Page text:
Antiwar/Antimilitarism

Wisconsin State Journal: Activists mark 30 years of protesting for peace

Members of Madison's Weekly Vigil for Peace were featured in a front-page story in the Wisconsin State Journal, as their vigil heads into its 30th year. Vigil founder, WNPJ member and WNPJ past chair Mary Beth Schlagheck said, "To be that presence in the public square — it just seems so American to me." Gene Schubert, a WNPJ member and retired state economist who started attending the vigil in 1982, said, " It's a radical idea, disarmament, but it still needs to be said." (Photo: John Hart, Wisconsin State Journal) Read the full story and comment...

Senate votes for accelerated withdrawal from Afghanistan

In a surprising vote, the Senate passed by a voice vote an amendment authored by Colorado Senator Jeff Merkley (left) that requires the President to "expedite transition of responsibility for military and security operations to the government of Afghanistan and provide a plan to Congress for bringing troops home faster within 90 days of passage of the resolution." The Obama administration has previously stated a committment to "transition" the Afghanistan combat mission to Afghan forces by the end of 2014, while also planning to keep U.S. troops and bases in the country past that date. The Senate vote calls for the President to present a plan for an earlier withdrawal of U.S. forces, but does not require a set timetable. Phyllis Bennis of the Institute for Policy Studies described the vote as a sign that "the message of the longstanding and still rising U.S. majority — 63 percent in the most recent polls want to end the war in Afghanistan — is finally being heard in the Senate."

Chuck Baynton in Journal Sentinel: 'Veterans honorably call for peace'

WNPJ member Chuck Baynton writes in the Mlwaukee Journal Sentinel: We all know what a 21-gun salute is. How would it feel to replace it with a 21-flower salute?

Kathy Kelly on WNPJ blog: Overcoming contradictions

 

Is a youngster in Afghanistan as valuable as one of the Obama children? Of course. Kathy Kelly, writing from Australia, puts it into perspective.

Read it here.

Duluth News Tribune: Iraq delegation asks for help with health care

Seven Iraqi doctors and one journalist visited Minnesota from Oct. 16 to Nov. 3 to build relations between health-care professionals, universities and medical organizations. Here, Dr. Intisar Ogal (from left), Dr. Hassan Al-Azzam, Dr. Azar Maluki and Dr. Mahdi Al-Faraaon speak at the Duluth Public Library. Their appearance was part of a “Navigating the Aftermath” tour which has reached eight Minnesota communities this year with art, film and dialogue on the Iraq War, its consequences and Iraq’s future. The tour has been organized with the assistance of of Sami Rasouli of Muslim Peacemaker Teams and the Iraqi and American Reconciliation Project. Read the full story here...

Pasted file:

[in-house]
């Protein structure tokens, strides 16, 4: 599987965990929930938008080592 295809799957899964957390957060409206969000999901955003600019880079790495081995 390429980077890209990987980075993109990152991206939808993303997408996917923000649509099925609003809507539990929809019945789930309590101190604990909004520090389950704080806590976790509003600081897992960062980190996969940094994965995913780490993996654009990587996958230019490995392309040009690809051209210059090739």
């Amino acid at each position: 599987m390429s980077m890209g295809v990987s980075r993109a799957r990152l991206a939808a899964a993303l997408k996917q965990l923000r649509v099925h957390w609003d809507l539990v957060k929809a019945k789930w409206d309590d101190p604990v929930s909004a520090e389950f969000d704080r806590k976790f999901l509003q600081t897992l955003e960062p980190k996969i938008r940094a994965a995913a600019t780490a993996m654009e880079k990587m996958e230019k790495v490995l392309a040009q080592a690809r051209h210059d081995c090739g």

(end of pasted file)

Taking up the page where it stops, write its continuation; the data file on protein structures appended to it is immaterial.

WNPJ Blog: Finding the right words for Iraq

Last Friday, President Obama announced that the military would begin a withdrawal of U.S. forces from Iraq, saying, “After nearly nine years, America's war in Iraq will be over. Our troops will definitely be home for the holidays.” Not surprisingly, corporate media chose to highlight the responses of Republican Presidential candidates like Michelle Bachman (who thinks Iraqis need to pay us back for their “liberation”) rather than listening to the people who had struggled to prevent the Iraq war in the first place, and who had spent the past eight years trying to make a U.S. withdrawal from Iraq a reality. Read the rest and comment here...

Berkeley City Council says "Close Guantánamo"

On Tuesday evening, Berkeley’s City Council approved a resolution calling for the closure of Guantánamo Bay Prison and welcoming detainees who have been cleared as posing no danger to the U.S., but who cannot safely return to their home countries. Berkely joins the Massachusetts towns of Amherst and Leverett, which adopted similar resolutions in 2009 and 2010. Nancy Talanian, the executive director of No More Guantánamos, said, "Dozens of innocent men remain in Guantánamo simply because they cannot safely return to their home countries, and U.S. allies rightly question why they must welcome all of them when the U.S. refuses to take any.  Berkeley's resolution is a necessary step toward closing the prison with justice and restoring our country’s commitment to human rights."

Obama promises all troops out of Iraq by Christmas

U.S. troops will be withdrawn from Iraq by the end of this year, as required under a 2008 agreement between the U.S. and Iraqi governments. The Obama administration made repeated efforts to win approval for keeping some U.S. forces in Iraq after the Dec. 31st 2011 deadline, but the refusal by the Iraqi government to grant legal immunity to U.S. troops eventually doomed any such agreement, and forced the U.S. to hold to the earlier withdrawal timetable.
Syndicate content